Who Will We Be a Year from Now?
There are many things to wonder about the future after the covid-19 pandemic. Will national and local economies still be functional? Will government services for the unemployed and ill be exhausted or still able to respond? Will there be a vaccine? Will people adapt to the virus and societies develop immunity? I’d like to know the answers to those and many other questions.
But what concerns me today is who we’ll choose to be, once this has settled down and the prospect for a new normal seems possible. Because most of us, right now, are unconsciously preparing ourselves for two mutually exclusive futures.
Today I had to drive somewhere. Along the almost empty roads, I saw three children riding bikes, one sitting on the stoop with his dog, and one training her 4-H calf. There was a man with an expensive camera, crouched on the sidewalk a few inches above a clump of purple crocuses. This is far more outdoor activity than I typically see during a weekday, or ever.
I also see on the internet that people stuck at home are reverting to older human behaviors in whatever form they can. Italians are harmonizing from their balconies, and Spaniards are sharing group exercise routines on the rooftop. The sale of puzzles is up, and more people are doing board games and crafts together. Parents are coming up with creative hands-on activities for their children to do. The humble helpers we all count on every day, the mail carriers, trashmen, grocery workers, food producers, and janitors, are appreciated for the essential work they do. Merchants donate to those in need, the young and healthy help the old and infirm, and shoppers even divvy up that precious twelve-pack of toilet paper in the parking lot. As a bonus, by staying home and living more simply, we are producing measurably less greenhouse gas.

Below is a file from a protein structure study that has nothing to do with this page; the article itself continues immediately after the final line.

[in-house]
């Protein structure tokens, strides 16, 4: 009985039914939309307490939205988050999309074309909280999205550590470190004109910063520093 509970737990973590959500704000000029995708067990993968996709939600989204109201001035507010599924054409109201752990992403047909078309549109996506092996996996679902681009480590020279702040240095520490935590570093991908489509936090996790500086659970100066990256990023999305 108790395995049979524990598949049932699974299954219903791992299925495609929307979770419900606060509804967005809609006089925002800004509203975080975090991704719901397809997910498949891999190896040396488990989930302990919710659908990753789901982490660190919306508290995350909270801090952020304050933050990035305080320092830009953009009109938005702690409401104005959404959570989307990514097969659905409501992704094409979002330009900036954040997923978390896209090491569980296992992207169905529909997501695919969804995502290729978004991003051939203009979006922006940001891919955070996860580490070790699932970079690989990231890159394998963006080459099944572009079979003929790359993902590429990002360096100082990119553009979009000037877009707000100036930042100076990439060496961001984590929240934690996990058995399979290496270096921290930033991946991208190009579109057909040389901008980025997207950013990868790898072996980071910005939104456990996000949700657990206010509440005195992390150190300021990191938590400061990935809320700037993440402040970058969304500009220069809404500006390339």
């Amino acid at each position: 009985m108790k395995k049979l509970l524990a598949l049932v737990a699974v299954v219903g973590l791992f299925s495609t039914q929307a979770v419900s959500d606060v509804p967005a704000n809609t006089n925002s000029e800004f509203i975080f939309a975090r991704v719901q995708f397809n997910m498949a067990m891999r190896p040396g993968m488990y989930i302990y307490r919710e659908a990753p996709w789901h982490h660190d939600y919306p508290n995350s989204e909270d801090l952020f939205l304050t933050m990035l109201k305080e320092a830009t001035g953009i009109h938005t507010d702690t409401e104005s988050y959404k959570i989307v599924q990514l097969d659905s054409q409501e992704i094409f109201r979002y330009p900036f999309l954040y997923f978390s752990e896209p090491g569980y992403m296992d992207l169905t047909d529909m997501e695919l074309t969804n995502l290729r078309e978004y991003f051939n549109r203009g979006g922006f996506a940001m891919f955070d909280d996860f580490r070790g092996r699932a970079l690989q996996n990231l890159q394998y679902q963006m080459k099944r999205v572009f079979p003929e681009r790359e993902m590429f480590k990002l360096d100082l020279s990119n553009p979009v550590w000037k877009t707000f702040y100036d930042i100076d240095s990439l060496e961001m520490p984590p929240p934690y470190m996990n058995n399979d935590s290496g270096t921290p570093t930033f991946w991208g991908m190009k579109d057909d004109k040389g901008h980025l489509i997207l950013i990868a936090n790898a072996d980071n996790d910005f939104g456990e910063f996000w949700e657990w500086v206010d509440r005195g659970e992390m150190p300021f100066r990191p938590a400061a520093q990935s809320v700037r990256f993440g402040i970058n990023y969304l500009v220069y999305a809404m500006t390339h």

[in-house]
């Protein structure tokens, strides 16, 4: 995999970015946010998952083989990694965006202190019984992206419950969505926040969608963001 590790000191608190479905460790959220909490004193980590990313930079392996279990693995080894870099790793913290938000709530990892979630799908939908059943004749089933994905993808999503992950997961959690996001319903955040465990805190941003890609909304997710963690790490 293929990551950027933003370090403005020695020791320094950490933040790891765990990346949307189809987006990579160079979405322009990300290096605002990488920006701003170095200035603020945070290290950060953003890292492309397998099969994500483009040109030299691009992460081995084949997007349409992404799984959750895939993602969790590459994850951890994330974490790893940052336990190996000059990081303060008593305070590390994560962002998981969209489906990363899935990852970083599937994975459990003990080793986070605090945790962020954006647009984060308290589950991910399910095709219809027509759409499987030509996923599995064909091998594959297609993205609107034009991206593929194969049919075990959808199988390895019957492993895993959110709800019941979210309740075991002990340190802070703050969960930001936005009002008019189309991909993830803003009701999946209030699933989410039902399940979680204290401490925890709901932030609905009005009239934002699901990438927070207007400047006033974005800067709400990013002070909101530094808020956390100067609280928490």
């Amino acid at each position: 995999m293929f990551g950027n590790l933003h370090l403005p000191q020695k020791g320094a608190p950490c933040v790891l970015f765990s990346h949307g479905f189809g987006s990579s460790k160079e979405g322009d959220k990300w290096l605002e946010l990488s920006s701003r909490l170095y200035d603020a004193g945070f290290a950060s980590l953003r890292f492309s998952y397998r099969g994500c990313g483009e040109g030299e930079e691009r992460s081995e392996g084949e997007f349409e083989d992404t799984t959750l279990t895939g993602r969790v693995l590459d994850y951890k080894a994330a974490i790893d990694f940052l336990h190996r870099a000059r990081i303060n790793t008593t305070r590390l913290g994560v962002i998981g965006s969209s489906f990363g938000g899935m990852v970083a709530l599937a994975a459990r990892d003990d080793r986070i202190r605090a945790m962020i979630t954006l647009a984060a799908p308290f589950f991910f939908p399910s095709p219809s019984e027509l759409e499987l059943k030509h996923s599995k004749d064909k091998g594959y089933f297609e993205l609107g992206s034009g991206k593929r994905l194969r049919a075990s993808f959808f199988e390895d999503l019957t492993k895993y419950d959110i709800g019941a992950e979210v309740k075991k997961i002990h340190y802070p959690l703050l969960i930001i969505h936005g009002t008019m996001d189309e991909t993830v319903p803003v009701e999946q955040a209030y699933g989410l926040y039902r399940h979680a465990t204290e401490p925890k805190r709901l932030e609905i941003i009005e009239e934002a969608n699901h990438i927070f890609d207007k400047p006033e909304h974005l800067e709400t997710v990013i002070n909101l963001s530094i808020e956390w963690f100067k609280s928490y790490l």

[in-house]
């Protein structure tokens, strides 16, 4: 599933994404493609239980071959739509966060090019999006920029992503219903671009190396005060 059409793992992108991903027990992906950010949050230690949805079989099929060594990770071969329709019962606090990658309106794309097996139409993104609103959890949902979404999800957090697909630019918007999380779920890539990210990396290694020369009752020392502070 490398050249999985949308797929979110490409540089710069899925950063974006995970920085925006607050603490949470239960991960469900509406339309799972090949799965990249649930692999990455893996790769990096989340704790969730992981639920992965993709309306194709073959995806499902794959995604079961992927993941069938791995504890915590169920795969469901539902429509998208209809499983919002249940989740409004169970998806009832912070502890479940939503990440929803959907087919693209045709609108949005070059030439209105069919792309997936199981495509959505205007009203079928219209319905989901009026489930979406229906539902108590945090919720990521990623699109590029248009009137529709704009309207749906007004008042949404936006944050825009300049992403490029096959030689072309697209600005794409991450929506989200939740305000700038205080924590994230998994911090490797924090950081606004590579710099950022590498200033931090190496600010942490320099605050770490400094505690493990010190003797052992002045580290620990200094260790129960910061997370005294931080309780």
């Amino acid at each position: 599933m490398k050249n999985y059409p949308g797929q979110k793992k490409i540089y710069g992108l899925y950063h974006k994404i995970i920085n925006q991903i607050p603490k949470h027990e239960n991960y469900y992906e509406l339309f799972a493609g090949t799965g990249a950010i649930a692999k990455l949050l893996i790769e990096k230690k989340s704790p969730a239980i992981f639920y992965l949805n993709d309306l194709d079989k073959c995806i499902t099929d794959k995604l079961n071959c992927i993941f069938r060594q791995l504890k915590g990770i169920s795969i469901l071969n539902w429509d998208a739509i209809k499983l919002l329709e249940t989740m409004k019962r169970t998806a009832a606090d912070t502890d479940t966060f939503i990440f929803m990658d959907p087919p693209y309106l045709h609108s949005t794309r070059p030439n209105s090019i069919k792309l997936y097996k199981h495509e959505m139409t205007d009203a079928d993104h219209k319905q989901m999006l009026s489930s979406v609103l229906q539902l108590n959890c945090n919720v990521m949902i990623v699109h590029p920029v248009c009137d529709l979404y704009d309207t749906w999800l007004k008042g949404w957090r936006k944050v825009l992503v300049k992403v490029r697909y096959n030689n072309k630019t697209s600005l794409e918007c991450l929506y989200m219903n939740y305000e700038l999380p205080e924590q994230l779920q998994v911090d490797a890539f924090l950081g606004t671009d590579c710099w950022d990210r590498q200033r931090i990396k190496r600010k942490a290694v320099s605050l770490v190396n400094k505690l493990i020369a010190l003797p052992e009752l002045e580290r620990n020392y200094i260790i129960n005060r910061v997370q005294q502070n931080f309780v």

In some ways, and for an awful reason, this pandemic crisis is reminding us of the important things, by showing us what we have but also by showing us what we don’t have. Community seems beautiful, now that we’re alone. Outdoors is calling to us, now that we’re stuck inside. We miss going to church, hanging out at the coffee shop, sticking our heads into the neighboring office at work and saying hi. We miss funerals, weddings, baby showers, graduations, and housewarmings, the rituals of connection that ease us through life’s transitions.
It may be, when this crisis is past, that people individually and corporately will choose simplicity, nature, and community over the busyness that has absorbed us since the Industrial Revolution. Society will seek equity in pay and respect of workers. Economies will be measured by human well-being and not by growth. Global warming will slow. Those would be wonderful outcomes from a terrible challenge.